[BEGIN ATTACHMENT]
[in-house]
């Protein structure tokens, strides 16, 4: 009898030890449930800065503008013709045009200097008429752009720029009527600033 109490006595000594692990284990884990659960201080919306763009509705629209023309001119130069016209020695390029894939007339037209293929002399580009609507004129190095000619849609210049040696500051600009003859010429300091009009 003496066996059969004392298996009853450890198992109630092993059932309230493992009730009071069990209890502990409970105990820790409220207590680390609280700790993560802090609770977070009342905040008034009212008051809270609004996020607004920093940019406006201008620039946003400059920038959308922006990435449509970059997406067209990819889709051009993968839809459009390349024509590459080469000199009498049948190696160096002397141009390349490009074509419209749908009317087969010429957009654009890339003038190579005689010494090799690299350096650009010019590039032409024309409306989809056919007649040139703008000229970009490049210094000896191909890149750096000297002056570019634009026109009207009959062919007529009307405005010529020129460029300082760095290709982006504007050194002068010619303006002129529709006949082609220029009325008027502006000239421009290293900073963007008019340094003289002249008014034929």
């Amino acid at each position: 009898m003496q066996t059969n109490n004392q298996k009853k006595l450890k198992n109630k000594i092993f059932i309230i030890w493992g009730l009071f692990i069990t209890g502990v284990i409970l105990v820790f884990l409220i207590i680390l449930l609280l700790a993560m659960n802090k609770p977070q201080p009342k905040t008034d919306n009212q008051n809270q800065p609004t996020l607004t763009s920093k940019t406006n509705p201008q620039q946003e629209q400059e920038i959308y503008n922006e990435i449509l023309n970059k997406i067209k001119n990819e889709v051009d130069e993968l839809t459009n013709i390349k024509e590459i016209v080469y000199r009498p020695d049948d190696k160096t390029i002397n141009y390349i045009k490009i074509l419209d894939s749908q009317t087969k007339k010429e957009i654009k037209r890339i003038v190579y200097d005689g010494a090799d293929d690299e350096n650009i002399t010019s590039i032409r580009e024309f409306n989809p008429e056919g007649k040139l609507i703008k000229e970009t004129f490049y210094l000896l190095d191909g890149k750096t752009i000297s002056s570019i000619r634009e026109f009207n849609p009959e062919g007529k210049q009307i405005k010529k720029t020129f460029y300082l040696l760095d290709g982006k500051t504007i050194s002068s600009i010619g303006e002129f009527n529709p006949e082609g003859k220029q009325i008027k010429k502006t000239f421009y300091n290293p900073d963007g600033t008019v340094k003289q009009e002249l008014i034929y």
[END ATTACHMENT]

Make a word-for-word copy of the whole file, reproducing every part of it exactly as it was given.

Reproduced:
[in-house]
């Protein structure tokens, strides 16, 4: 009898030890449930800065503008013709045009200097008429752009720029009527600033 109490006595000594692990284990884990659960201080919306763009509705629209023309001119130069016209020695390029894939007339037209293929002399580009609507004129190095000619849609210049040696500051600009003859010429300091009009 003496066996059969004392298996009853450890198992109630092993059932309230493992009730009071069990209890502990409970105990820790409220207590680390609280700790993560802090609770977070009342905040008034009212008051809270609004996020607004920093940019406006201008620039946003400059920038959308922006990435449509970059997406067209990819889709051009993968839809459009390349024509590459080469000199009498049948190696160096002397141009390349490009074509419209749908009317087969010429957009654009890339003038190579005689010494090799690299350096650009010019590039032409024309409306989809056919007649040139703008000229970009490049210094000896191909890149750096000297002056570019634009026109009207009959062919007529009307405005010529020129460029300082760095290709982006504007050194002068010619303006002129529709006949082609220029009325008027502006000239421009290293900073963007008019340094003289002249008014034929």
């Amino acid at each position: 009898m003496q066996t059969n109490n004392q298996k009853k006595l450890k198992n109630k000594i092993f059932i309230i030890w493992g009730l009071f692990i069990t209890g502990v284990i409970l105990v820790f884990l409220i207590i680390l449930l609280l700790a993560m659960n802090k609770p977070q201080p009342k905040t008034d919306n009212q008051n809270q800065p609004t996020l607004t763009s920093k940019t406006n509705p201008q620039q946003e629209q400059e920038i959308y503008n922006e990435i449509l023309n970059k997406i067209k001119n990819e889709v051009d130069e993968l839809t459009n013709i390349k024509e590459i016209v080469y000199r009498p020695d049948d190696k160096t390029i002397n141009y390349i045009k490009i074509l419209d894939s749908q009317t087969k007339k010429e957009i654009k037209r890339i003038v190579y200097d005689g010494a090799d293929d690299e350096n650009i002399t010019s590039i032409r580009e024309f409306n989809p008429e056919g007649k040139l609507i703008k000229e970009t004129f490049y210094l000896l190095d191909g890149k750096t752009i000297s002056s570019i000619r634009e026109f009207n849609p009959e062919g007529k210049q009307i405005k010529k720029t020129f460029y300082l040696l760095d290709g982006k500051t504007i050194s002068s600009i010619g303006e002129f009527n529709p006949e082609g003859k220029q009325i008027k010429k502006t000239f421009y300091n290293p900073d963007g600033t008019v340094k003289q009009e002249l008014i034929y």